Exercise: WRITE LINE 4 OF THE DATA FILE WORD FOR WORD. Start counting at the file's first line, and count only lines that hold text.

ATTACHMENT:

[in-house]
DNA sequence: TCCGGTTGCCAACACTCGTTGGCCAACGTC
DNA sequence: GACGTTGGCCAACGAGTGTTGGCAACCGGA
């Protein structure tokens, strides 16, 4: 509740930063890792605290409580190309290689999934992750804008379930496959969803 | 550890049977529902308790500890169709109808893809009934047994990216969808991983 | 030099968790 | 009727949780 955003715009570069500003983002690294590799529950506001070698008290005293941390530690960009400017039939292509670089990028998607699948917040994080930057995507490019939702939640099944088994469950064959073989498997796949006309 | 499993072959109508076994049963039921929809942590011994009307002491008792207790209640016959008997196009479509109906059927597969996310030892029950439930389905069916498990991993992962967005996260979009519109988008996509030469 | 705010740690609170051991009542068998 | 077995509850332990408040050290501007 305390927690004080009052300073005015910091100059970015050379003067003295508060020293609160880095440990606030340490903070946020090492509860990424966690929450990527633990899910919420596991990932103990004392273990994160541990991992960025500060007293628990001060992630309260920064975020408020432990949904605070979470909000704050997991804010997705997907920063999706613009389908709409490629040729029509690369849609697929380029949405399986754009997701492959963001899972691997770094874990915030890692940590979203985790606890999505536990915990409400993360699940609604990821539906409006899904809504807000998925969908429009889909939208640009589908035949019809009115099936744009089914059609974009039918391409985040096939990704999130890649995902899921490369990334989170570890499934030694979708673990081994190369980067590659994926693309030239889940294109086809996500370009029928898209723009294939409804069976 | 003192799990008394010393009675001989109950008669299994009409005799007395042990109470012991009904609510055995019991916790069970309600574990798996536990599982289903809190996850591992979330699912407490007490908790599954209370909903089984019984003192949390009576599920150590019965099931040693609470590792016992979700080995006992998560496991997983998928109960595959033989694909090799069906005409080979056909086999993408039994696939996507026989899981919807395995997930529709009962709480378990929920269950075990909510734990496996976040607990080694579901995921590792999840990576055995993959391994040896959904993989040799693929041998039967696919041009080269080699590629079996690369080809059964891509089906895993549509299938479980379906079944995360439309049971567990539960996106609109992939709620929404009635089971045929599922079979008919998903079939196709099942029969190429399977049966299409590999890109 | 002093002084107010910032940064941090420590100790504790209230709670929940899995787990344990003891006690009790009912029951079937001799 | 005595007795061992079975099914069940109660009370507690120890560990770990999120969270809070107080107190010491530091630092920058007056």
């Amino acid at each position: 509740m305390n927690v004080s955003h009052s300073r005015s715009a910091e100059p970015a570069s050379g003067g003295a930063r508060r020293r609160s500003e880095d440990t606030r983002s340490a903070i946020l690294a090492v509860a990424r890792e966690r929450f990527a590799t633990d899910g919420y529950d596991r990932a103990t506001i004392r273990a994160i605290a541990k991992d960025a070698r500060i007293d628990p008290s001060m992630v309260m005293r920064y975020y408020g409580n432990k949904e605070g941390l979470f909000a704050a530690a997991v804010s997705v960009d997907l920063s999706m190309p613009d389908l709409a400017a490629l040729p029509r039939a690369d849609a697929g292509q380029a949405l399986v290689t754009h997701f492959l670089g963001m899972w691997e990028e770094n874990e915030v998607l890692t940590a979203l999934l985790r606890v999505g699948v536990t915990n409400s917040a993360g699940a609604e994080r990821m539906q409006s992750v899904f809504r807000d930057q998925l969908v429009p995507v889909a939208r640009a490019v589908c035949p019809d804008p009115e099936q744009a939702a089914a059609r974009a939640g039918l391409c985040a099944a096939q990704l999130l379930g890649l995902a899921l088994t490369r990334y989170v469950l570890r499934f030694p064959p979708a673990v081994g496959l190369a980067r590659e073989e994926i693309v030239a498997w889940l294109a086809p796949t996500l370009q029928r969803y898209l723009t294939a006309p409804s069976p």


């Protein structure tokens, strides 16, 4: 509740930063890792605290409580190309290689999934992750804008379930496959969803 | 550890049977529902308790500890169709109808893809009934047994990216969808991983 | 030099968790 | 009727949780 955003715009570069500003983002690294590799529950506001070698008290005293941390530690960009400017039939292509670089990028998607699948917040994080930057995507490019939702939640099944088994469950064959073989498997796949006309 | 499993072959109508076994049963039921929809942590011994009307002491008792207790209640016959008997196009479509109906059927597969996310030892029950439930389905069916498990991993992962967005996260979009519109988008996509030469 | 705010740690609170051991009542068998 | 077995509850332990408040050290501007 305390927690004080009052300073005015910091100059970015050379003067003295508060020293609160880095440990606030340490903070946020090492509860990424966690929450990527633990899910919420596991990932103990004392273990994160541990991992960025500060007293628990001060992630309260920064975020408020432990949904605070979470909000704050997991804010997705997907920063999706613009389908709409490629040729029509690369849609697929380029949405399986754009997701492959963001899972691997770094874990915030890692940590979203985790606890999505536990915990409400993360699940609604990821539906409006899904809504807000998925969908429009889909939208640009589908035949019809009115099936744009089914059609974009039918391409985040096939990704999130890649995902899921490369990334989170570890499934030694979708673990081994190369980067590659994926693309030239889940294109086809996500370009029928898209723009294939409804069976 | 003192799990008394010393009675001989109950008669299994009409005799007395042990109470012991009904609510055995019991916790069970309600574990798996536990599982289903809190996850591992979330699912407490007490908790599954209370909903089984019984003192949390009576599920150590019965099931040693609470590792016992979700080995006992998560496991997983998928109960595959033989694909090799069906005409080979056909086999993408039994696939996507026989899981919807395995997930529709009962709480378990929920269950075990909510734990496996976040607990080694579901995921590792999840990576055995993959391994040896959904993989040799693929041998039967696919041009080269080699590629079996690369080809059964891509089906895993549509299938479980379906079944995360439309049971567990539960996106609109992939709620929404009635089971045929599922079979008919998903079939196709099942029969190429399977049966299409590999890109 | 002093002084107010910032940064941090420590100790504790209230709670929940899995787990344990003891006690009790009912029951079937001799 | 005595007795061992079975099914069940109660009370507690120890560990770990999120969270809070107080107190010491530091630092920058007056």